1. Ah yes, the word holocaust. I’m glad that is the word used here, and not ‘burnt offering’ as in the RSV, because the word does not mean burnt offering. Rather, it is the word used to describe a burnt offering. The word used is, “olah”, and it literally means ascent offering. What made this offering special was the fact that no part of it could be received by anyone but God. So in the case of Jephthah’s daughter, she was wholly consecrated to God, so that no man could touch her. Of course, being dead, that would mean no man could touch her. But, a vow could also accomplish this. Either way, the text is not clear. She could have been killed, and consecrated in that evil way. Or she could have vowed to remain a virgin, and be consecrated in that way.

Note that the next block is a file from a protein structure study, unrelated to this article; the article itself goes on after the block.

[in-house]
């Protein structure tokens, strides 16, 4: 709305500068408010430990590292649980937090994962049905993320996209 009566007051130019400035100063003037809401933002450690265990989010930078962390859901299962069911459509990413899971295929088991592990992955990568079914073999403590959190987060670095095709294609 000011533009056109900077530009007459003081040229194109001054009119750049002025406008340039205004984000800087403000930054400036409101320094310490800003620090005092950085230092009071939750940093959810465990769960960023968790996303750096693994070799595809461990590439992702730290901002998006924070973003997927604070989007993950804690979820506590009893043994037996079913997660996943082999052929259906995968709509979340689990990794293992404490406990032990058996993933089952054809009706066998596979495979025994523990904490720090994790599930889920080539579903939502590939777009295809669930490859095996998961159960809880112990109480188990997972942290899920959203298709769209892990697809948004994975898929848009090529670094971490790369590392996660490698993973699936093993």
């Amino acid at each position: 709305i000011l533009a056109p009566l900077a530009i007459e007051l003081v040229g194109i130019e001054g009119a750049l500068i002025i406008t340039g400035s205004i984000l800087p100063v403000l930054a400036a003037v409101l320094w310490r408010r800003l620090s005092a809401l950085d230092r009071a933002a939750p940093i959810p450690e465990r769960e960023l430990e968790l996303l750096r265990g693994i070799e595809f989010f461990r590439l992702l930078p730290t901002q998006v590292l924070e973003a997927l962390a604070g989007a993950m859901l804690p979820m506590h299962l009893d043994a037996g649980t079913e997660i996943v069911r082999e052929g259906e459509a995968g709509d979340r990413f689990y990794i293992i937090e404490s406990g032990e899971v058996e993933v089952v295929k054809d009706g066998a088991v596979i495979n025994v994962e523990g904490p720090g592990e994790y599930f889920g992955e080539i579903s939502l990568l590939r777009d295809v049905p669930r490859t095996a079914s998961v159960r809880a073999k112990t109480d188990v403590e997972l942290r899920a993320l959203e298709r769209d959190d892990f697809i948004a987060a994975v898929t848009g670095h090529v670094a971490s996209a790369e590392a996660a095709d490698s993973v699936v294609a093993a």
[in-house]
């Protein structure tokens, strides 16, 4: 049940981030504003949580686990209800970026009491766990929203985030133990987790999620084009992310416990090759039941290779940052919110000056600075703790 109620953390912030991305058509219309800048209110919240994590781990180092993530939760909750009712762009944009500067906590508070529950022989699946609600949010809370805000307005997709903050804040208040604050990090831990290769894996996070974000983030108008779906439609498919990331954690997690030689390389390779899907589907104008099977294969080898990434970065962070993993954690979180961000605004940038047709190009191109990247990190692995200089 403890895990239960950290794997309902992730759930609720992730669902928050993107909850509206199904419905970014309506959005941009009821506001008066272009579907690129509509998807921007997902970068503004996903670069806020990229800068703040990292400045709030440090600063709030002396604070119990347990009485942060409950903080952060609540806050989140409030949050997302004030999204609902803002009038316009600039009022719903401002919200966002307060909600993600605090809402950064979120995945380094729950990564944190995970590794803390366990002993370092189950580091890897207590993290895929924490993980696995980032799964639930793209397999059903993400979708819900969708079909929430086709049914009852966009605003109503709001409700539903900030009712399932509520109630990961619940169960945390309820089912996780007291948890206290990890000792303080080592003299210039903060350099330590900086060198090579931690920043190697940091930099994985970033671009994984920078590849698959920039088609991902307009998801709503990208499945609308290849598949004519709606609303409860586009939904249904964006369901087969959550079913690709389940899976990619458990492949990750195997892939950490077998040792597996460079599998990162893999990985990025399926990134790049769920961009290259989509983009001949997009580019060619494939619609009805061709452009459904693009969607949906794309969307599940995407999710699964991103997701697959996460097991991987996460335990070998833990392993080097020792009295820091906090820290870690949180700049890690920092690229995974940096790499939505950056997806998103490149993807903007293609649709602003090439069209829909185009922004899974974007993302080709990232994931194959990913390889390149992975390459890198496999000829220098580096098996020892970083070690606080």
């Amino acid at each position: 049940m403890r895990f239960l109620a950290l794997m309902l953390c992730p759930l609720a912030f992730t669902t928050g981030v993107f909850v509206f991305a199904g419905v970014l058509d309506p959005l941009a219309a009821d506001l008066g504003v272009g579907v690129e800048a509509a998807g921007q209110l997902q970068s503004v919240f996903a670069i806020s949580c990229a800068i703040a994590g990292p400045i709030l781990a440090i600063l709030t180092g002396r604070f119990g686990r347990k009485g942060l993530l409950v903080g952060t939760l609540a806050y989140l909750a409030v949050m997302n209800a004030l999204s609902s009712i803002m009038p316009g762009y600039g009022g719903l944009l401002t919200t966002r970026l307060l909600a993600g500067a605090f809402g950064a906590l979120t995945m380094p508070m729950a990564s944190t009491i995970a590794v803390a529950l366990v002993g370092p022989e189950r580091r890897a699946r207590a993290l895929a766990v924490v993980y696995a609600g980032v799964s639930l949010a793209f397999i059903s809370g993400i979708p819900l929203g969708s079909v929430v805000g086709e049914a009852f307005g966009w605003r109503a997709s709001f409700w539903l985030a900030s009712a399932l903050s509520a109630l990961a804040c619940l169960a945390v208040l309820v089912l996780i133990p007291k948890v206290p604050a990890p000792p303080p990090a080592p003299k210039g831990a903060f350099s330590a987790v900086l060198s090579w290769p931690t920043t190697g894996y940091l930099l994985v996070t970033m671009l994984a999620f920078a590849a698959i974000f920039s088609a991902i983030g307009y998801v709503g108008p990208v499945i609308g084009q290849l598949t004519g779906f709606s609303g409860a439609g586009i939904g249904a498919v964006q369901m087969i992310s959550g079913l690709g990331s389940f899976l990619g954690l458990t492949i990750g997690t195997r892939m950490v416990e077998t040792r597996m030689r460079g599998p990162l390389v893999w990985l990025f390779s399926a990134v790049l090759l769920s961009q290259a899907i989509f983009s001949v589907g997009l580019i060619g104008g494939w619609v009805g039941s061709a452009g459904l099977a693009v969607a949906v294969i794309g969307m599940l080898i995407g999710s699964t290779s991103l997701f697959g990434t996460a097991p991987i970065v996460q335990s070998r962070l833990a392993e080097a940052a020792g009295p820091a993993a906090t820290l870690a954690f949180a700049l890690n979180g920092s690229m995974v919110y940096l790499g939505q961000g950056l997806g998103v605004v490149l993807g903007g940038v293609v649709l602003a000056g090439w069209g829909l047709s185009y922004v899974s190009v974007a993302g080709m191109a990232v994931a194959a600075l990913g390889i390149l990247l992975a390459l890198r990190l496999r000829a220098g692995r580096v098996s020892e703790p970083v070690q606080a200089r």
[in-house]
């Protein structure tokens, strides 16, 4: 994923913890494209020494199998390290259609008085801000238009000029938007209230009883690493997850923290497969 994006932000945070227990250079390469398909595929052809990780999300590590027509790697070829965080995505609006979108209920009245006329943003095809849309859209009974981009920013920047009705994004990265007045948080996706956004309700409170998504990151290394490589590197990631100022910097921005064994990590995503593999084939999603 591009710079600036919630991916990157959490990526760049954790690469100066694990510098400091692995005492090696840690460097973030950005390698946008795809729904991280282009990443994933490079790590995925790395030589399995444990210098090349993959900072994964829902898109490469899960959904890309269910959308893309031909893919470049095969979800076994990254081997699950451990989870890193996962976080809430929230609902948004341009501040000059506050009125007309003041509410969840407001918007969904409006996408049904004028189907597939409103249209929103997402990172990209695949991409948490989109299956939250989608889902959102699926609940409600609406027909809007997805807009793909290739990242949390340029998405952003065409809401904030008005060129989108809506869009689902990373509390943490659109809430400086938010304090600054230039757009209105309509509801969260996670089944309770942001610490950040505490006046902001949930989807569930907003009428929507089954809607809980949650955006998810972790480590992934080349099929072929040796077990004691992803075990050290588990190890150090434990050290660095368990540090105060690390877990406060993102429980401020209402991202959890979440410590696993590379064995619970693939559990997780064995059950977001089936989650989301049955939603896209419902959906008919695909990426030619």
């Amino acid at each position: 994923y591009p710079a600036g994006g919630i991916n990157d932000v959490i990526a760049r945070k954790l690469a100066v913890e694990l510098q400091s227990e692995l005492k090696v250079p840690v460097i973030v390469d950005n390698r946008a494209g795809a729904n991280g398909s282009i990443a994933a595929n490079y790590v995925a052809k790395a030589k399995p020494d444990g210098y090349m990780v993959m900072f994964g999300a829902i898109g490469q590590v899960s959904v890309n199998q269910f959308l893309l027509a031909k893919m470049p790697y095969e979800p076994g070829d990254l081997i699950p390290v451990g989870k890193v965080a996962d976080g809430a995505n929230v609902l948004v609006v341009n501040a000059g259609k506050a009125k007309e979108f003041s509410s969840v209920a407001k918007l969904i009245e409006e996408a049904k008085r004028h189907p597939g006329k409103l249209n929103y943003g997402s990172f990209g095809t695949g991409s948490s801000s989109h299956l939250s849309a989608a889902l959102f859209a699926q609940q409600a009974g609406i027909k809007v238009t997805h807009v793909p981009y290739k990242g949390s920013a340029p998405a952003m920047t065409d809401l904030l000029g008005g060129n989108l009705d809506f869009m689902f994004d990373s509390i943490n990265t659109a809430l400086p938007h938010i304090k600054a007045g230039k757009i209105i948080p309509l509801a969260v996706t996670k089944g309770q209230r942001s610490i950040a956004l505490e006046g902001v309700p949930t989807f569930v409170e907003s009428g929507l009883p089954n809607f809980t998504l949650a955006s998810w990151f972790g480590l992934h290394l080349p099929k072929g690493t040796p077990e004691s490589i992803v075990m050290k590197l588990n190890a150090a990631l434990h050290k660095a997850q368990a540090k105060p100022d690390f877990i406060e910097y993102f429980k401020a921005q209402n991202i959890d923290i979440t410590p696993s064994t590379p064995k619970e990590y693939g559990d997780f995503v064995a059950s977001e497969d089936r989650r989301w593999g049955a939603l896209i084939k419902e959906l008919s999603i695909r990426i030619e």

2. ***This would not conform with the commentaries I have read. In any case the plain meaning of the text is that she was killed. Lots of twists and gyrations, suppositions and questionable theories, very unusual grammer etc are all required to in effect force a different meaning other than the plain meaning.

  8. I think that the Sacrifice of Isaac incident is where God ends the pagan (pre-jewish) practice of infant sacrifice.
    After Abraham proves he is as dedicated to the Lord as the pagans are to their gods, God commands, Do not lay your hand on the boy…Do not do the least thing to him.” This lays the foundation of the later complete prohibition of human sacrifice.

    1. Might not God simply have said at the very outset (since He actually spoke to Abraham): “Do not offer your children to me as a holocaust as it is an abomination in My sight.” That might have been a tad more direct.

      1. Bosco —